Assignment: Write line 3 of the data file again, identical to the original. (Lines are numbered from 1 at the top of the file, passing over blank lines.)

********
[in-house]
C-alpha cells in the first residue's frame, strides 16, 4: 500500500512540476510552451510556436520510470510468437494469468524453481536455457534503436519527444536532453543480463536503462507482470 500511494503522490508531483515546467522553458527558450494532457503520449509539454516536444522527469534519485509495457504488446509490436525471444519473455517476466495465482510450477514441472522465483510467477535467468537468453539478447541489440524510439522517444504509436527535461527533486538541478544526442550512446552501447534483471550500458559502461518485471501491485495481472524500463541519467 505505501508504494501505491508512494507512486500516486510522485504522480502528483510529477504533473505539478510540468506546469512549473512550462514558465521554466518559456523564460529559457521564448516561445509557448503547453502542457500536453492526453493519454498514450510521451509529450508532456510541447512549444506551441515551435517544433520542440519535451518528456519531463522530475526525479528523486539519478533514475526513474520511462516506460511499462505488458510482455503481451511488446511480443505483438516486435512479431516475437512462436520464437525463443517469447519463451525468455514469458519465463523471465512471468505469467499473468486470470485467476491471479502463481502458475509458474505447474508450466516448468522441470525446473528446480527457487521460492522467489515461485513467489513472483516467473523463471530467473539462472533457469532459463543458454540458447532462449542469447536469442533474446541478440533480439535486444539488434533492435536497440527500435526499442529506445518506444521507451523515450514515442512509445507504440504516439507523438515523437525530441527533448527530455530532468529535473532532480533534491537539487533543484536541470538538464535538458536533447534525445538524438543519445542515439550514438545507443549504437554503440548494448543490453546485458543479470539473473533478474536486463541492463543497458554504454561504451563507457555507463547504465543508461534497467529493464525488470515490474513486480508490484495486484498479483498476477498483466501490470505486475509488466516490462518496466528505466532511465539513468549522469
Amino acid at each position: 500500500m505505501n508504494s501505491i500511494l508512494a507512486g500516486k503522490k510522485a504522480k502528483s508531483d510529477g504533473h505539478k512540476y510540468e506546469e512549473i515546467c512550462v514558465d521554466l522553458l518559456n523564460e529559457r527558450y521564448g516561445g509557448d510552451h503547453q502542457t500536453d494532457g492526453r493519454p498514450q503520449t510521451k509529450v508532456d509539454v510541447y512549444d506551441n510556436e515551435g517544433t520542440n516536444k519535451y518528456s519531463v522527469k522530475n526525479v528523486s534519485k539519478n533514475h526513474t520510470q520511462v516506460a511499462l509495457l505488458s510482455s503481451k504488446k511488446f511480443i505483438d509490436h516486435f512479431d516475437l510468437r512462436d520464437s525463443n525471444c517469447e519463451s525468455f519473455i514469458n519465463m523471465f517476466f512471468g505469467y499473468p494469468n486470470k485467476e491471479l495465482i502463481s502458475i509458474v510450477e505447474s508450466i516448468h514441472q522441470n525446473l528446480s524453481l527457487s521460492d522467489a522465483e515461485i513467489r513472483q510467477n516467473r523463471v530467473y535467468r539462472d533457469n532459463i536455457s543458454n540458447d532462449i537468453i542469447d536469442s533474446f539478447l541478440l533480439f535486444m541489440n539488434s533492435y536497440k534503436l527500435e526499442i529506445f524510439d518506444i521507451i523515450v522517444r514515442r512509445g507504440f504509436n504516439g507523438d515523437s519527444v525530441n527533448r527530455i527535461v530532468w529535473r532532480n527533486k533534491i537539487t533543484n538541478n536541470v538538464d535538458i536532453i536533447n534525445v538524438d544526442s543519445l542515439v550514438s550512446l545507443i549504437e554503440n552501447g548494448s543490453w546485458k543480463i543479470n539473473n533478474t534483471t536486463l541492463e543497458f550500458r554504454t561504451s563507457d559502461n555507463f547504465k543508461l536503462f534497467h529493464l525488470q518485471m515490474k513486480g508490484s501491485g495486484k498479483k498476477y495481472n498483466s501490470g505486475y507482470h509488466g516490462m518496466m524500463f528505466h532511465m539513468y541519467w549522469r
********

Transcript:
Amino acid at each position: 500500500m505505501n508504494s501505491i500511494l508512494a507512486g500516486k503522490k510522485a504522480k502528483s508531483d510529477g504533473h505539478k512540476y510540468e506546469e512549473i515546467c512550462v514558465d521554466l522553458l518559456n523564460e529559457r527558450y521564448g516561445g509557448d510552451h503547453q502542457t500536453d494532457g492526453r493519454p498514450q503520449t510521451k509529450v508532456d509539454v510541447y512549444d506551441n510556436e515551435g517544433t520542440n516536444k519535451y518528456s519531463v522527469k522530475n526525479v528523486s534519485k539519478n533514475h526513474t520510470q520511462v516506460a511499462l509495457l505488458s510482455s503481451k504488446k511488446f511480443i505483438d509490436h516486435f512479431d516475437l510468437r512462436d520464437s525463443n525471444c517469447e519463451s525468455f519473455i514469458n519465463m523471465f517476466f512471468g505469467y499473468p494469468n486470470k485467476e491471479l495465482i502463481s502458475i509458474v510450477e505447474s508450466i516448468h514441472q522441470n525446473l528446480s524453481l527457487s521460492d522467489a522465483e515461485i513467489r513472483q510467477n516467473r523463471v530467473y535467468r539462472d533457469n532459463i536455457s543458454n540458447d532462449i537468453i542469447d536469442s533474446f539478447l541478440l533480439f535486444m541489440n539488434s533492435y536497440k534503436l527500435e526499442i529506445f524510439d518506444i521507451i523515450v522517444r514515442r512509445g507504440f504509436n504516439g507523438d515523437s519527444v525530441n527533448r527530455i527535461v530532468w529535473r532532480n527533486k533534491i537539487t533543484n538541478n536541470v538538464d535538458i536532453i536533447n534525445v538524438d544526442s543519445l542515439v550514438s550512446l545507443i549504437e554503440n552501447g548494448s543490453w546485458k543480463i543479470n539473473n533478474t534483471t536486463l541492463e543497458f550500458r554504454t561504451s563507457d559502461n555507463f547504465k543508461l536503462f534497467h529493464l525488470q518485471m515490474k513486480g508490484s501491485g495486484k498479483k498476477y495481472n498483466s501490470g505486475y507482470h509488466g516490462m518496466m524500463f528505466h532511465m539513468y541519467w549522469r